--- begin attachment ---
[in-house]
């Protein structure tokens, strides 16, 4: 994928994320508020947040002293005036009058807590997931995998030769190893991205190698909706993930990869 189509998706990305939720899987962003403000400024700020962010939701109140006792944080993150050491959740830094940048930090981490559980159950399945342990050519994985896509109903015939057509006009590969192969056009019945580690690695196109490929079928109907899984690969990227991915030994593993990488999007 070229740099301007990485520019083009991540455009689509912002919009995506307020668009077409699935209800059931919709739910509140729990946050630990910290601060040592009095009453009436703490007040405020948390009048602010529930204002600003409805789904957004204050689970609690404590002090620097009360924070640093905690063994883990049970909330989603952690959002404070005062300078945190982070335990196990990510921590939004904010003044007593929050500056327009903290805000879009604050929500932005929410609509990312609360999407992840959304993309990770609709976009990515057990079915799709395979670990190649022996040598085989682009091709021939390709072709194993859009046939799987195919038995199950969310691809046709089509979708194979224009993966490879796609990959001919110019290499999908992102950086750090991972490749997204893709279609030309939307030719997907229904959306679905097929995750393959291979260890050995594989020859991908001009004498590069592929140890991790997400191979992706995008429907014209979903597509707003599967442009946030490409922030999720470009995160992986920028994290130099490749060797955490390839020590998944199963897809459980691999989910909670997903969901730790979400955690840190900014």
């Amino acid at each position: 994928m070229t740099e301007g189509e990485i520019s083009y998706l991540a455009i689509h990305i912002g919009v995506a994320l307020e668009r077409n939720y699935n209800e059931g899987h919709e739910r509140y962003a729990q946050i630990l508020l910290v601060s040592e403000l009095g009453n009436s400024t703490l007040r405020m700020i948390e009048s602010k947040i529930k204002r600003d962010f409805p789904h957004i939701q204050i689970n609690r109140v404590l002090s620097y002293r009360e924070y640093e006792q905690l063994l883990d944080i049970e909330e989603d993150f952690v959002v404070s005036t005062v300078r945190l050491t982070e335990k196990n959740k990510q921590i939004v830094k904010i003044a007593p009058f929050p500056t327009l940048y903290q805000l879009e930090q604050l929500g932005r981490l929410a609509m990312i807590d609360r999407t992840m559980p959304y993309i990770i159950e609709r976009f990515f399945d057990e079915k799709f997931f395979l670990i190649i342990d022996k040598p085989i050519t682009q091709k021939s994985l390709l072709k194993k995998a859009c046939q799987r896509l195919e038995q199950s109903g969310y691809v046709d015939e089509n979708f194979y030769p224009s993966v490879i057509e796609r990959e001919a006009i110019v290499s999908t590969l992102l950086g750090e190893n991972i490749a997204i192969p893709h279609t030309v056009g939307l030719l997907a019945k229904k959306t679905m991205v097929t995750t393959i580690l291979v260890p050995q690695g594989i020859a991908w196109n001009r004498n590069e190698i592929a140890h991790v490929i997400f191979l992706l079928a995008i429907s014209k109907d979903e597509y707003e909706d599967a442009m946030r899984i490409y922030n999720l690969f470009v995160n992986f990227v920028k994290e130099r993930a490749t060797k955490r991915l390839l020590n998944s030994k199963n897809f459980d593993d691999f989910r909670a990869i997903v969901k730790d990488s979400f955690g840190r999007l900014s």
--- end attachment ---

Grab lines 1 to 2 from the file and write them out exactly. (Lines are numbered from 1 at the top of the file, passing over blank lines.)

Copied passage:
[in-house]
């Protein structure tokens, strides 16, 4: 994928994320508020947040002293005036009058807590997931995998030769190893991205190698909706993930990869 189509998706990305939720899987962003403000400024700020962010939701109140006792944080993150050491959740830094940048930090981490559980159950399945342990050519994985896509109903015939057509006009590969192969056009019945580690690695196109490929079928109907899984690969990227991915030994593993990488999007 070229740099301007990485520019083009991540455009689509912002919009995506307020668009077409699935209800059931919709739910509140729990946050630990910290601060040592009095009453009436703490007040405020948390009048602010529930204002600003409805789904957004204050689970609690404590002090620097009360924070640093905690063994883990049970909330989603952690959002404070005062300078945190982070335990196990990510921590939004904010003044007593929050500056327009903290805000879009604050929500932005929410609509990312609360999407992840959304993309990770609709976009990515057990079915799709395979670990190649022996040598085989682009091709021939390709072709194993859009046939799987195919038995199950969310691809046709089509979708194979224009993966490879796609990959001919110019290499999908992102950086750090991972490749997204893709279609030309939307030719997907229904959306679905097929995750393959291979260890050995594989020859991908001009004498590069592929140890991790997400191979992706995008429907014209979903597509707003599967442009946030490409922030999720470009995160992986920028994290130099490749060797955490390839020590998944199963897809459980691999989910909670997903969901730790979400955690840190900014």